Pet Shop Boys Top 25 Countdown
By admin | February 18, 2013
25. Always On My Mind from Introspective, 1988 – Pet Shop Boys, then at the peak of their popularity, were among a number of artists invited to perform an Elvis Presley song on a 1987 British TV show commemorating the tenth anniversary of The King’s death. Not particularly big fans of Elvis, the boys were initially cool to the idea. One of the reasons they chose Always On My Mind was because it came from Presley’s “bloated vegas period”, as Lowe calls it. The album version, Always On My Mind/In My House was a nine-minute dance epic.
24. We All Feel Better In The Dark (After Hours Climax) from Disco 2, 1994 – This track is considered by many to be Chris Lowe’s masterpiece – and was perhaps acknowledged as such by the boys during their 1991 Performance tour, in which an elaborate dance sequence was sat to an extended version of the song. Lowe explains that the track was inspired, in part, by a cassette tape he bought at a health-food store near the studio where he and Tennant were working. The tape was titled The Secrets Of Sexual Attraction.
23. Closer To Heaven from Nightlife, 1999 – We didn’t know it at the time, but this would tun out to be the title song from Pet Shop Boy’ 2001 West End musical, created in collaboration with playwright Jonathan Harvey. The title seems to be a pun f sorts, referring both to the track’s bitter-sweet, “so close and yet o far” blend of joy and sorrow (“Never been closer to heaven – never been further away”), and the legendary gay club Heaven, just down the road from the Arts Theatre where the musical ran for five months.
22. Where The Streets Have No Name from Discography, 1991 – Tennant and Lowe have said that they were drawn to U2’s original version by the opening guitar sequence, which struck them as being similar to the sort of repeating riff that might be played on a synthesiser. Their remake, Where The Streets Have No name (I Can’t Take My Eyes Off You) is one of the most insidious deconstructions of rock mythology you’ll find anywhere, revealing the original to be the dance track that it is but tries hard not to be.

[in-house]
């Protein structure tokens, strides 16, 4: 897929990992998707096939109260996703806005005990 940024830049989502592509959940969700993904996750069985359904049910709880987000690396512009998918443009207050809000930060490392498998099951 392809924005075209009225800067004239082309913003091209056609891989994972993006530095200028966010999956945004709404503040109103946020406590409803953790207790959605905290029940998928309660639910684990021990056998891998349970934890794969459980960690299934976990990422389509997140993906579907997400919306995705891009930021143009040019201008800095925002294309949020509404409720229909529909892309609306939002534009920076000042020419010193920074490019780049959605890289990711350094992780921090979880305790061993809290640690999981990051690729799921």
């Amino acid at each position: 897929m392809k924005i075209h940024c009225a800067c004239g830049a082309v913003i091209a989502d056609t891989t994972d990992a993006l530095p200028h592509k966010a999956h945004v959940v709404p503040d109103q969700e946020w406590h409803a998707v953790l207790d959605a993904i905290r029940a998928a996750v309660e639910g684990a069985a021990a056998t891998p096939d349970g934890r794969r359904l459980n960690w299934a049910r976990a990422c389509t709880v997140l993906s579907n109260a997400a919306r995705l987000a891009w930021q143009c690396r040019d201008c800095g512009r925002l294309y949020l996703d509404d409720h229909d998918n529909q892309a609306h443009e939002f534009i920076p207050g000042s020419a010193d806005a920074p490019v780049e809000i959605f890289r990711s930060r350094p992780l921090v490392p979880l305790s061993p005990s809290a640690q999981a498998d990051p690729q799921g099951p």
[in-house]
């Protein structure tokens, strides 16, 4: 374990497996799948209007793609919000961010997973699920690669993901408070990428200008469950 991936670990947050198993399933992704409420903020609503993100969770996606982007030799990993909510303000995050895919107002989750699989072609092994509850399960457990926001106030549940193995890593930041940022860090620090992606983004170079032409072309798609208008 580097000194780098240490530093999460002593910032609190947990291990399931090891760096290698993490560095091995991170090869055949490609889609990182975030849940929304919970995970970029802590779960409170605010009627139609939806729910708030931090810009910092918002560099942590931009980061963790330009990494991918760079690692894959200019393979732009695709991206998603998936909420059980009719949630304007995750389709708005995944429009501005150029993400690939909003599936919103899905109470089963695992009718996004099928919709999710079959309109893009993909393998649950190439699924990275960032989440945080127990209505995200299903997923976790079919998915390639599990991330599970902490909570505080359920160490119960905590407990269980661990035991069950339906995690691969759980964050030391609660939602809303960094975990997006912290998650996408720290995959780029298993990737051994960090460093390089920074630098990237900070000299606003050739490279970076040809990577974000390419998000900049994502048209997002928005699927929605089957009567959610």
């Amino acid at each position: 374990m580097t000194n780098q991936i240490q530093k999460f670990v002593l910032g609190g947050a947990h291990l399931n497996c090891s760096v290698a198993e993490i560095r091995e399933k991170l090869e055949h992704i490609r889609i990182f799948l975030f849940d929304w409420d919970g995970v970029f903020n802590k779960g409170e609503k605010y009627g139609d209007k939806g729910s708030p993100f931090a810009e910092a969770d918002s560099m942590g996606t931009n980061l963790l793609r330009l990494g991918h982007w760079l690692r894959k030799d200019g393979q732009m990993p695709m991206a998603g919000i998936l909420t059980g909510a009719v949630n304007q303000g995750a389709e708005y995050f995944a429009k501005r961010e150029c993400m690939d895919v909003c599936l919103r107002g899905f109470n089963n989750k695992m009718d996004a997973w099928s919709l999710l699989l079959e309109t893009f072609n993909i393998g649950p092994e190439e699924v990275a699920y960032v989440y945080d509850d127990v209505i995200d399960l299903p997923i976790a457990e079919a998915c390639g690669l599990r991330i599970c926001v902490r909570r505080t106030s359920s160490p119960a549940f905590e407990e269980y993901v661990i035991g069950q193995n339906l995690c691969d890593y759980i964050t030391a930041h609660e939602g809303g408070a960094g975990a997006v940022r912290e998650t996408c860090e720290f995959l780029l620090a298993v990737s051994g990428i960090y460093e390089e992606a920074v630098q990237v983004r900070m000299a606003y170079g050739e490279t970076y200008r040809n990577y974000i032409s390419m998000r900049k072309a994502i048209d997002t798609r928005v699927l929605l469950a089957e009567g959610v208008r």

21. No Time For Tears from Battleship Potemkin, 2005 – On 12 September 2004, before an estimated audience of between 15,000 and 25,000 in London’s Trafalgar Square, Pet Shop Boys debuted a score they’d composed for the Russian director Sergei Eisenstein’s 1925 silent film classic Battleship Potemkin. This slow, beautiful song, produced in collaboration with German musician Sven Helbig (Dresden Symphony Orchestra), was a highlight of the set and has gone on the be regarded as a true classic of the Pet Shop Boys repertoire.
20. Before from Bilingual, 1996 – In some ways a restatement of the boys’ 1986 single Love Comes Quickly, this track is noteworthy for a rather ambiguous line about “a man who loved too much – he ended up inside a prison cell”. Many Pet Shop Boys fans assumed that these words referred to Oscar Wilde, but Tennant later revealed that his inspiration for the track was actually notorious American Football star-turned-actor OJ Simpson, whose murder trial was taking place wjile the Pets were in the studio recording Bilingual.
19. Home And Dry from Release, 2002 – Direct yet poignant in their simplicity, the lyrics to this, the opening track on Release, are permeated by a mood of mild anxiety, arising from the long-distance separation of lovers and the necessity of transatlantic flights – a subject that Tennant concedes has taken on new weight in the aftermath of 11 September, though he wrote the words before that fateful day. The song’s narrator misses his lover, who’s far away on business, and looks forward to the day when he’s “home and dry”.
18. Flamboyant from Pop Art, 2003 – Like How Can You Expect To Be Taken Seriously?, this track addresses one or more unnamed celebrities. Tennant has said that it’s about no one in particular, but rather an “archetype”. That archetype might be desribed as (to put it bluntly) an “attention whore”. As Tennant told an interviewer, “It’s about the importance of flamboyant people in our way of life. People like Oscar Wilde and Quentin Crisp, Boy George and Marilyn, Elton John and David Beckham… Anyone with a bit of sparkle.”
17. King’s Cross from Actually, 1987 – Already rather ominous-sounding, Actually‘s closing track took on an even greater sense of foreboding when, two months after its release, in November 1987, a fire at King’s Cross Tubestationleft 31people dead. Tennant sings solemnly about seeing “dead and wounded on either side, you know it’s only a matter of time”. After the disaster, some music magazines carried adverts directing readers to a premium phone line where they could hear the song, the proceeds for the calls going to fire victims.
16. Go West from Very, 1993 – It was Lowe’s idea to cover the Village People’s 1979 hit. Tennant was reluctant at first, but he soon warmed to the idea and later conceded that, as usual, Lowe’s idea for a remake was right on target. This transforms the original celebration of the “gay American Dream” – California sunshine, brotherhood and sex – into an intensely ironic yet assertive and strangely uplifting disco dirge, haunted by AIDS. In the process, the Pets elevated the Village People’s semi-classic to fully fledged classic status.